Bargaining: I could feel the last few months of college zooming by like I was watching them in fast forward on a VHS tape. I kept willing them to slow down. I was running out of time and I just kept thinking about all the adventures I still wanted to have. I was trying to do it all without burning out, I didn't want to have any regrets. I was bargaining with myself; I'm exhausted from work so I'm not going to go out tonight, but I'm going to go out hard tomorrow, all day and all night! I'm going to see everyone and go everywhere! I was also caught in the "what if's?" What if I could stay another year? I would get another major and another minor! Please! I'll work so hard! What am I going to do??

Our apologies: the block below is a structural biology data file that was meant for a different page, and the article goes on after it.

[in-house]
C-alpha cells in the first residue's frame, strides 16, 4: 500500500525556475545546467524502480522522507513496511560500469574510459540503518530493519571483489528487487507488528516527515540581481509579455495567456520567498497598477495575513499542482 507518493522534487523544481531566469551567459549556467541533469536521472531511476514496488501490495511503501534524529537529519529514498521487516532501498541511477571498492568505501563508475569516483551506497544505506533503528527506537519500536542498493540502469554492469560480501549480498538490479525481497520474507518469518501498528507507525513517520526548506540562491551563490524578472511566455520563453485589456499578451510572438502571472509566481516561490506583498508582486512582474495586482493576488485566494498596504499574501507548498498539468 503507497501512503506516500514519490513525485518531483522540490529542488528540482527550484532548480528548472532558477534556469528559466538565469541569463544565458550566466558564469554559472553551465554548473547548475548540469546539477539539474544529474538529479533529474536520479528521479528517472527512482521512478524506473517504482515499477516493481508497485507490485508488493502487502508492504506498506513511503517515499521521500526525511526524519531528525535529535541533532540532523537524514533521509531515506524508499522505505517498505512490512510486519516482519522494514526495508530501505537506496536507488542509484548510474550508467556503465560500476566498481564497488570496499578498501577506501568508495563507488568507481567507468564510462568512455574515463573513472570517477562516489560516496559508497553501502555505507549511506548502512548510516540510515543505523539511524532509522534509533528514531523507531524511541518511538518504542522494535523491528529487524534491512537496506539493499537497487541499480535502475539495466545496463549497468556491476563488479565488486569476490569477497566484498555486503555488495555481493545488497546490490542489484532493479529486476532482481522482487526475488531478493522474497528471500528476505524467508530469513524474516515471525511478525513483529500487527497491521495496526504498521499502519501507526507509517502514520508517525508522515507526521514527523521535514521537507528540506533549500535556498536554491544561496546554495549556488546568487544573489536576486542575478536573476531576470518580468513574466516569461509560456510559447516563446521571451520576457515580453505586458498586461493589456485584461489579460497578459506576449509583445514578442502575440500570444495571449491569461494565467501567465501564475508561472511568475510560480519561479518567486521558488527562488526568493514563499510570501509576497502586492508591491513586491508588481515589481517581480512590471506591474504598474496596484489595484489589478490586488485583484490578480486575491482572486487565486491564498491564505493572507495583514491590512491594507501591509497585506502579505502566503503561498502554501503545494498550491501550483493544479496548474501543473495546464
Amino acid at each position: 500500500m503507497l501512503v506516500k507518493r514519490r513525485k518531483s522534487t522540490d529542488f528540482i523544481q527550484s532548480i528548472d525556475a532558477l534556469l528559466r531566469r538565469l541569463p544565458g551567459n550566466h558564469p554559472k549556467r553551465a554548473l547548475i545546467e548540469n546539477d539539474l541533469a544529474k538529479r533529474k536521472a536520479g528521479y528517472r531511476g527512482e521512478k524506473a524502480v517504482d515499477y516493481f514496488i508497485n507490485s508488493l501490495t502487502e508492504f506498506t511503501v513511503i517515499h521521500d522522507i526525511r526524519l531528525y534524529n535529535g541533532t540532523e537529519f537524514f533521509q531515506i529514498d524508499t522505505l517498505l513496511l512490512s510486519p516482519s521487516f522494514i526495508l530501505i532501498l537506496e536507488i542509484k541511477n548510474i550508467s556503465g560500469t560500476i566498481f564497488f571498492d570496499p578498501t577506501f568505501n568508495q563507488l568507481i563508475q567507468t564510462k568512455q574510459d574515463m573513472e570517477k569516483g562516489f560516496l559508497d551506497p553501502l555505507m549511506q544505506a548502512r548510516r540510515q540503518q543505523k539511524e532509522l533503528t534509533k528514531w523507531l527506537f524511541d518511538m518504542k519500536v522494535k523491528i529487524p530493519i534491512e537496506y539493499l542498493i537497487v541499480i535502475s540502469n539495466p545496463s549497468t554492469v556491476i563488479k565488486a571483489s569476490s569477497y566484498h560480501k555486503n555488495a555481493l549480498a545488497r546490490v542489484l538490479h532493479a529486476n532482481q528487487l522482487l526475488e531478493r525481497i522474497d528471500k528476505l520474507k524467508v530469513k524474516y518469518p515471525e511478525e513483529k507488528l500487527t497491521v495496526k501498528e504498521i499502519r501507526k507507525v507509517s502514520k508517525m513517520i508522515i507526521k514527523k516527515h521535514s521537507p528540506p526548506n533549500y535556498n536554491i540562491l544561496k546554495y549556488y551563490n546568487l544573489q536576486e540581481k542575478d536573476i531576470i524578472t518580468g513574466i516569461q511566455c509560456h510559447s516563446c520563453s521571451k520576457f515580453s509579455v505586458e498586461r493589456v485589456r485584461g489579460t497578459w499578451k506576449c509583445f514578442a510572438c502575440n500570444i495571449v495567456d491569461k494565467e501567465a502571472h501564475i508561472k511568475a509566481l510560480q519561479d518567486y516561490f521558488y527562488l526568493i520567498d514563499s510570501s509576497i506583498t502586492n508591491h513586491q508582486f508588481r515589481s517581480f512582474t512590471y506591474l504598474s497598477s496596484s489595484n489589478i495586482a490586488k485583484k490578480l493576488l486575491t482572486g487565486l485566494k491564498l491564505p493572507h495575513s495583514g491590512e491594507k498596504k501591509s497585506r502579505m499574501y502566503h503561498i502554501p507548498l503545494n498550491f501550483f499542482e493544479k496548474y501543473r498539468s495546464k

Depression: Without a doubt, this is the stage I'm in now, though I'd much rather just call it Sadness. I know I'll be okay and I still have fun and laugh and everything, but it's just a sad time. I'm so sad that my friends and I don't all have more time together in the way that we had before. I'm sad when I think about all the phenomenal memories we have made and the fact that things won't ever be the same. I was used to spending all of my free time with certain people and I didn't know what it would be like not seeing them or talking to them every day like before. At school you are never really all alone. There's almost always someone else in the house, and if not someone could come in the house unannounced at any given moment. Now, I am alone a lot and stuck in my own head, being sad and missing people. Graduation should be a celebration, but I have started calling it the funeral for my youth. How sad! I kind of want to be able to be sad for a while though. The fact that I'm sad means that these past four years meant something, and that they were life-altering, in a good way. Again, I know good things are coming my way in the future, and this is all just a part of life, but I don't think I can accept that yet until I have this time of sadness to come to terms with all that I got to experience.